Novel screening method speeds up cancer drug search

By Wai Lang Chu

- Last updated on GMT

Related tags Dna

Researchers have developed a new technique that they claim will
vastly speed up the search for new cancer drugs and antibiotics
that has proved problematic and time expensive in the drug's
development cycle.

The technique has generated excitement within the research community as a quicker and more accurate screen will allow more potential drugs to be assessed and thus aid the search for urgently needed new anti-cancer and antibacterial drugs.

The screening method works by measuring the activity of a group of enzymes called DNA topoisomerases that help package DNA.

The researchers think that chemicals that block these enzymes could be developed into new anti-cancer and anti-bacterial drugs.

Members of the topoisomerase family such as DNA gyrase promote supercoiling of DNA and are targets for antibacterials; another member of the family, human Topo II relaxes DNA supercoils and is an anti-cancer drug target.

DNA normally forms a duplex molecule consisting of two strands, but under certain conditions it can be encouraged to bind a third strand to form a triplex molecule.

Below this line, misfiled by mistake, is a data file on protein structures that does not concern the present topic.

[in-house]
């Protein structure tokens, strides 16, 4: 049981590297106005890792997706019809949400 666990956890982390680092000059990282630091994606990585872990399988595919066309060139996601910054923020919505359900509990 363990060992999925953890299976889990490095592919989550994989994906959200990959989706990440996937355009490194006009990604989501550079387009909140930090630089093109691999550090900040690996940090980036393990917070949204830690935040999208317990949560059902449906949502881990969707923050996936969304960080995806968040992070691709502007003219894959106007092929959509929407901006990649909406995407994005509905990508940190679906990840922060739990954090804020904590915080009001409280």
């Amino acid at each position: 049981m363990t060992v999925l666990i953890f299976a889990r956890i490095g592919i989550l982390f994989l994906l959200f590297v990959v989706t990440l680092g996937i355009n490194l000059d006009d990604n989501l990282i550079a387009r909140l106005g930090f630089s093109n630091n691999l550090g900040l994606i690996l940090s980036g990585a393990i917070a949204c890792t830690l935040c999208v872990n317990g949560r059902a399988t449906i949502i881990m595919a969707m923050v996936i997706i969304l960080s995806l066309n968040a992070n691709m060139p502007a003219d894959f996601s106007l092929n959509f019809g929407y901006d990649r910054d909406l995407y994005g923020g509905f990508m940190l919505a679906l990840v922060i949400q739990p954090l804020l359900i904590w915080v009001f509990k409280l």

Triplex DNA is more readily formed by supercoiled DNA so the activity of the topoisomerase can be determined by measuring the amount of triplex DNA present.

The triplex-forming third DNA strand is tethered to a multi-well plate and captures supercoiled DNA which is then detected using a fluorescent stain.

In this way, chemical libraries can be screened for their ability to inhibit the topoisomerase and assessed for their potential as drugs.

"A patent for the technique has been granted and we already have several pharmaceutical companies that are interested in licensing the technology,"​ said Tony Maxwell, leader of the John Innes Centre (JIC) scientific team.

The previous method used for measuring the activity of topoisomerases is time consuming and labour-intensive.

Maxwell thinks that this new technique is faster, more accurate and could be automated with robotics to screen thousands of chemicals and identify those with the potential to be made into drugs.

This work is available online in advance of printed publication in Nucleic Acids Research (Maxwell et al, >"High-throughput assays for DNA gyrase and other topoisomerases").

Related topics Preclinical Research

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